•No regrets for not being stooge, says governor
•INEC predicts low voters’ turnout in Edo, Ondo gov elections
•Akeredolu frustrated by inability to remove me, says Ajayi
By Emmanuel Addeh in Abuja, Adibe Emenyonu in Benin City and James Sowole
A former National Chairman, All Progressives Congress, Mr. Adams Oshiomhole, has apologised to the people of Edo State for supporting Governor GodwinObaseki to emerge as the state governor in 2016.
He, however, said his mission for now would be to ensure the governor’s defeat in the governorship election scheduled for September 19.
But in a swift response, Obaseki said he had no regrets for not being a stooge of Oshiomhole.
Both politicians had fallen apart shortly after Obaseki became governor in 2016. The quarrel persisted until last month when the governor was disqualified from contesting the APC governorship primary, forcing him to switch to the rival Peoples Democratic Party (PDP), where he picked up the ticket to run on September 19.
Oshiomhole, addressing a crowd that gathered to welcome him at his Iyamho country home, said: “I have made a mistake by supporting a man who has no vision for my people. So, I want to correct my mistakes by making sure a servant of God, Pastor Osagie Ize-Iyamu, is elected as governor and kick the snake out of the government house.
“From now till September 19, I am here in Edo State because a political lion that I am, I am not scared of anything.”
Saying Ize-Iyamu is not a stranger to Edo politics, Oshiomhole stated: “He campaigned for me in 2012 and I won all the 18 local government areas of Edo State. He knows the roots unlike the current governor, who just became governor and does not know the efforts people made to make him governor. We will kick out this MoU (Memorandum of Understanding) governor and replace him with a pastor who will sweep out the Coronavirus party by the grace of God.”
He added that his preoccupation now is to see that the state returns to the path of development.
According to him, “Now the snake that enters our family home, God has driven the snake to where he belongs.
“I have come home to join you and start the process of reclaiming the house back to the family of APC. And if the people say, yes, and God says yes, there is no man born of a woman that can say no.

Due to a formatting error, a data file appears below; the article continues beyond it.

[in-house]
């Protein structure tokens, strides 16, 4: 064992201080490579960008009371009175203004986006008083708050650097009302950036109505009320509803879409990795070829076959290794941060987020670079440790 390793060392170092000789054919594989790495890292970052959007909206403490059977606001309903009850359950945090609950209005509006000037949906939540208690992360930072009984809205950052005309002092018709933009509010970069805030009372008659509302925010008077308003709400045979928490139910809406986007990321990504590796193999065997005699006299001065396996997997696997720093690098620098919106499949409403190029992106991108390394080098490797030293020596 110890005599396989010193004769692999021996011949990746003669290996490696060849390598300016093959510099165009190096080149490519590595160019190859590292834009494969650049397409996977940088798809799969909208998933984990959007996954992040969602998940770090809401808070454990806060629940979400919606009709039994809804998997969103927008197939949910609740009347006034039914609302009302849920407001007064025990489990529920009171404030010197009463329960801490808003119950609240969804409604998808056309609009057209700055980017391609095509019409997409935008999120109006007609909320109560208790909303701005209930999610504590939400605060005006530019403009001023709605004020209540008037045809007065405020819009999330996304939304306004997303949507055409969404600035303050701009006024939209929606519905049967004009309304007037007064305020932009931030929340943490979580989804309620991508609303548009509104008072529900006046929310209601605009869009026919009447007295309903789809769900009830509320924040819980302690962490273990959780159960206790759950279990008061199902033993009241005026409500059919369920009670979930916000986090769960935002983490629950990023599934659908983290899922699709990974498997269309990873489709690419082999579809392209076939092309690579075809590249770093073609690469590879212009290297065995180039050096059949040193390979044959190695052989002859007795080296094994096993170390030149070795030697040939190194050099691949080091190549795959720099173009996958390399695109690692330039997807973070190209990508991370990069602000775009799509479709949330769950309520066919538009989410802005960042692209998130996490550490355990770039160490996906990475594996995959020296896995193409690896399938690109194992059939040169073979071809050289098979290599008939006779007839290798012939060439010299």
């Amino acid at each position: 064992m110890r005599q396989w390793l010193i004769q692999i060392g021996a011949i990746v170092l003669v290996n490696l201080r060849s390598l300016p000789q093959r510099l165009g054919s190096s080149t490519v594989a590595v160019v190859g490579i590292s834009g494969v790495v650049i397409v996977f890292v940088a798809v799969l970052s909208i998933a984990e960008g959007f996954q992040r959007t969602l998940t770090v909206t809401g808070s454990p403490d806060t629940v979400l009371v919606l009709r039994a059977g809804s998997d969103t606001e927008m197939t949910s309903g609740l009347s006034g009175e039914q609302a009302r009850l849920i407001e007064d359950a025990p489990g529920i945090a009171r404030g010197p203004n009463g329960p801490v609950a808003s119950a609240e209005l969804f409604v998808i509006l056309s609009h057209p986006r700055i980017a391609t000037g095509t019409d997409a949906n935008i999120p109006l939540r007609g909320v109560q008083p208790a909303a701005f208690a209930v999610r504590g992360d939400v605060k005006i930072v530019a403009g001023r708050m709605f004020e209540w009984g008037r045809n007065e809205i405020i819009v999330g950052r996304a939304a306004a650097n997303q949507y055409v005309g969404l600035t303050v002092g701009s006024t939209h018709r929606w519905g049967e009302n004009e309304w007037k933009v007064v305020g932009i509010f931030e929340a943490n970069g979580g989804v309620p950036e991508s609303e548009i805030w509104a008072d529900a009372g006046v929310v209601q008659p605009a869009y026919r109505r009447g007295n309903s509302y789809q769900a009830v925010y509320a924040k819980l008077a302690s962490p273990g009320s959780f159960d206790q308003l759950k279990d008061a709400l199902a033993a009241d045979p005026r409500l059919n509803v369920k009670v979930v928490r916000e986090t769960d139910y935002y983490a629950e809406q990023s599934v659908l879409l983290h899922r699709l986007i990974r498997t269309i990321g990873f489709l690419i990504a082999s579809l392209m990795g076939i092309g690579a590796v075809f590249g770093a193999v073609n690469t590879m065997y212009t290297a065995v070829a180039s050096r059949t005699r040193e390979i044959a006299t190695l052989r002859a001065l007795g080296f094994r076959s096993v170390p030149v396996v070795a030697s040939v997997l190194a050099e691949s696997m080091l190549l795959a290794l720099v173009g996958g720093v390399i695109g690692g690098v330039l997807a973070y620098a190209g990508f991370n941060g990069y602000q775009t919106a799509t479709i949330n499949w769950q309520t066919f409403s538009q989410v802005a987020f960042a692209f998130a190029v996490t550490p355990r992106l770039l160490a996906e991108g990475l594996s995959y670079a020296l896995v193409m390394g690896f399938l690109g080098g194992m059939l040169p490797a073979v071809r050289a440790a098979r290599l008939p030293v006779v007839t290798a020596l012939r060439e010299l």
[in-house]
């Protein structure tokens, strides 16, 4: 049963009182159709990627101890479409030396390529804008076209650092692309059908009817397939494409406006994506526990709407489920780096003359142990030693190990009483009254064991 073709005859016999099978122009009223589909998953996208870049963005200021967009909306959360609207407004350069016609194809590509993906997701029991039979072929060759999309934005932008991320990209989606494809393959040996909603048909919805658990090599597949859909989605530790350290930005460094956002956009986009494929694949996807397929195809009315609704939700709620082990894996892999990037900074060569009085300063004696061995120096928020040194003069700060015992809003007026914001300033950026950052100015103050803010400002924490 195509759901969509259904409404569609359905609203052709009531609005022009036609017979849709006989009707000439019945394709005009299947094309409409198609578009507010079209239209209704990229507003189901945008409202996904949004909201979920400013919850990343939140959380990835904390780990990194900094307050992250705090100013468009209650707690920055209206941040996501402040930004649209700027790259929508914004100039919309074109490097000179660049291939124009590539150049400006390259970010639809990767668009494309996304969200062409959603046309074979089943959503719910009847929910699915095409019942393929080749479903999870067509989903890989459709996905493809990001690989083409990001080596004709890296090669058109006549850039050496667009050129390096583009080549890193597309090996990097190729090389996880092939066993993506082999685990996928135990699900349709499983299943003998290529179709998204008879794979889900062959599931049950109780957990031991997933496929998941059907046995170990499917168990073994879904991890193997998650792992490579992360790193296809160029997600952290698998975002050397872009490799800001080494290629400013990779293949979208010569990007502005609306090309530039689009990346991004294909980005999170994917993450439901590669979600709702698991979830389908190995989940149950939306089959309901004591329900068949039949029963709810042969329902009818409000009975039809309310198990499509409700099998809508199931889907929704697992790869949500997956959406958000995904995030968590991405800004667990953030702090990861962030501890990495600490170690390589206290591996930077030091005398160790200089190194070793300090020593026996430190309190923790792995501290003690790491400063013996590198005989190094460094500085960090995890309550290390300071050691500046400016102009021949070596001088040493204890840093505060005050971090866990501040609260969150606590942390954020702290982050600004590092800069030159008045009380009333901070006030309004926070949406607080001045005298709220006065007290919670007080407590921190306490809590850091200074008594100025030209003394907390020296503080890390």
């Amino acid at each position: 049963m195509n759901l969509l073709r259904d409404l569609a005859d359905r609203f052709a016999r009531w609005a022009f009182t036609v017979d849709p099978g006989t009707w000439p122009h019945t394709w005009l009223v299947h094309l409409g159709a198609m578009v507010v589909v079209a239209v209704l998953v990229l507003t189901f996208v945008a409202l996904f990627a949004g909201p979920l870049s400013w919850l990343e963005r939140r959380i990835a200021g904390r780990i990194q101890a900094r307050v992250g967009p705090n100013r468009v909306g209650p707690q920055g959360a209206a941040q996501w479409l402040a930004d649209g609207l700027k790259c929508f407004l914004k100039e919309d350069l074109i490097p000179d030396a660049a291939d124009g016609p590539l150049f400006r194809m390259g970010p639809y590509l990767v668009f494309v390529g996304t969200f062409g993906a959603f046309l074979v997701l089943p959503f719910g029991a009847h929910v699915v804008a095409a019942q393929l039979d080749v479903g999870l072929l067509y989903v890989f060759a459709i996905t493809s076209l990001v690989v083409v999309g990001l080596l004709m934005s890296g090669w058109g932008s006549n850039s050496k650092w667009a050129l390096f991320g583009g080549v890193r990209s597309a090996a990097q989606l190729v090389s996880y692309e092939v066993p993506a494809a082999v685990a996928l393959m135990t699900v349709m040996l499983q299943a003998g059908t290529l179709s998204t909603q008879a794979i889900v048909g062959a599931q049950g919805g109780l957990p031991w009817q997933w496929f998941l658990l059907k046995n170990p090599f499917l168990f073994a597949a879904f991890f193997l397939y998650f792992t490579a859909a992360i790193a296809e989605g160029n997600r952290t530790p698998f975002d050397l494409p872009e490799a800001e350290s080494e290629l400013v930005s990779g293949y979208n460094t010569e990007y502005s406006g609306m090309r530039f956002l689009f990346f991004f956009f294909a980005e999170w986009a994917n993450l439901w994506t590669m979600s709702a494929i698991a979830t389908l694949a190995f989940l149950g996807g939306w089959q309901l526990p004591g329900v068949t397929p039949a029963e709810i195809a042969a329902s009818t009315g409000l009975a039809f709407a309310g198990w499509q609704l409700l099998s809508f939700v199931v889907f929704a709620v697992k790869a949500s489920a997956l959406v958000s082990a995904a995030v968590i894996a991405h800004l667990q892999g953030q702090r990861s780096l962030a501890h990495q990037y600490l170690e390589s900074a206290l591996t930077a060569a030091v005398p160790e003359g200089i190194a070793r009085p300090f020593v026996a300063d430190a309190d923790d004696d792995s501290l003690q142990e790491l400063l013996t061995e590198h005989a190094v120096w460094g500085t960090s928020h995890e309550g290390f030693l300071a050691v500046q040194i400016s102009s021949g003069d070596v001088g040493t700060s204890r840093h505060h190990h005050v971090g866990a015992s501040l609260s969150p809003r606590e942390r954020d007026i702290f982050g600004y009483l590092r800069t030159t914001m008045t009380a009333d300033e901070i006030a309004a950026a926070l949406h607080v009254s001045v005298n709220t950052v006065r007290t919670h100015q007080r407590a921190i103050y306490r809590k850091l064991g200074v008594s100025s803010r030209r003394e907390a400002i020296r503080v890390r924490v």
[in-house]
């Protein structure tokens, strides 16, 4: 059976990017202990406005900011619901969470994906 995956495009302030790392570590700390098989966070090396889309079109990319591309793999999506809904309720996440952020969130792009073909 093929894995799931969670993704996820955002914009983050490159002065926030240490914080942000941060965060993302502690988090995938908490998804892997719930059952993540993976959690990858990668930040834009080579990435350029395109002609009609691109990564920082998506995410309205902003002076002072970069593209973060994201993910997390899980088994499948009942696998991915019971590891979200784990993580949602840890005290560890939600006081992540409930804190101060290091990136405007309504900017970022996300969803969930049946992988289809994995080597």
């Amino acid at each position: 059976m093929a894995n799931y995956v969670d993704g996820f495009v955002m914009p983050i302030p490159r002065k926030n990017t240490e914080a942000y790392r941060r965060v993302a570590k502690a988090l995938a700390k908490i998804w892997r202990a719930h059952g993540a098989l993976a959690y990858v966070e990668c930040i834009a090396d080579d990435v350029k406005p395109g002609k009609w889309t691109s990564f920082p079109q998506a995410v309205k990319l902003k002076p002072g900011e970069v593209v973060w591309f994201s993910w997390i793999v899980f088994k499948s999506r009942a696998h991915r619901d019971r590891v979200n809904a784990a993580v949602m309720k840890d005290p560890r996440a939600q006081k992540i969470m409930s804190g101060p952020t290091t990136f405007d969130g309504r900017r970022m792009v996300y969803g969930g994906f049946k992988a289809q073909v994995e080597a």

“So, now I have only one mission and I know it is our common mission: to bring Edo back to the part of sustainable development. “We want to return to the government of the people by the people and for the people.”
Oshiomhole accused Obaseki of highhandedness against APC members in the state.
“The governor was demolishing the houses of our members while some were being jailed for trump-up charges; these are the people who fought for him to become governor,” he said, adding: “I even pleaded with those who were being persecuted to take it easy, that they shouldn’t burn the house we all laboured to build because they wanted to smoke out the snake. But now, the snake has been smoked out of the house.”
He said the campaign would be easy because there were visible projects the APC would use to campaign, unlike the incumbent who had been busy signing MoUs.
No Regrets for Not Being Stooge, Says Governor
Obaseki, however, fired back at his predecessor, saying Oshiomhole was unhappy with him because of his refusal to allow him to have a third term by proxy.
The governor, in a statement by his Special Adviser on Media and Communication Strategy, Mr. Crusoe Osagie, said the former national chairman was disappointed because the governor refused to be used in his (Oshiomhole) quest to become a godfather in the state.
The statement described the adverse comments of Oshiomhole as just an expression of his frustration over his failure to achieve his goal to govern the state for a third term using Obaseki as a proxy.
“In 2016 when Oshiomhole nominated and supported Obaseki, his hidden motive was used Governor Obaseki who he thought would be a pawn in his game to defraud Edo people and enthrone himself as the ultimate godfather of Edo politics at the expense of the will and wishes of Edo people,”
He said Obaseki’s refusal to mortgage the interest of the majority of Edo people for the satisfaction of Oshiomhole is at the root of the ongoing hostility.
“If Oshiomhole had made any mistake in supporting Obaseki in 2016, it is to the extent that he thought that the governor will submit himself as a tool to be used to hold the collective will and best interest of all Edo people hostage and for this Obaseki owes Oshiomhole no apologies because the interest of Edo people is and will always be greater than the interest of one man.”
Akeredolu Frustrated by Inability to Remove Me, Says Ajayi
In Ondo State, the Deputy Governor, Mr. Agboola Ajayi, at the weekend berated his principal, Mr. Oluwatotimi Akeredolu, over his comment that he regretted making him (Ajayi) his deputy in 2016, saying the governor’s comment was borne out of frustration over his inability to remove him from office.
The governor, during his campaign tour of Eseodo Local Government Area of the state on Saturday had described the choice of Ajayi as his deputy in 2016 as an error.
However, Ajayi in a statement yesterday by his Chief Press Secretary, Mr. Babatope Okeowo, said he was never a burden on Akeredolu before, during and after the election that produced the All Progressives Congress (APC)-led government in the state.
The deputy governor said his contributions to the contest and eventual victory were immense and tangible.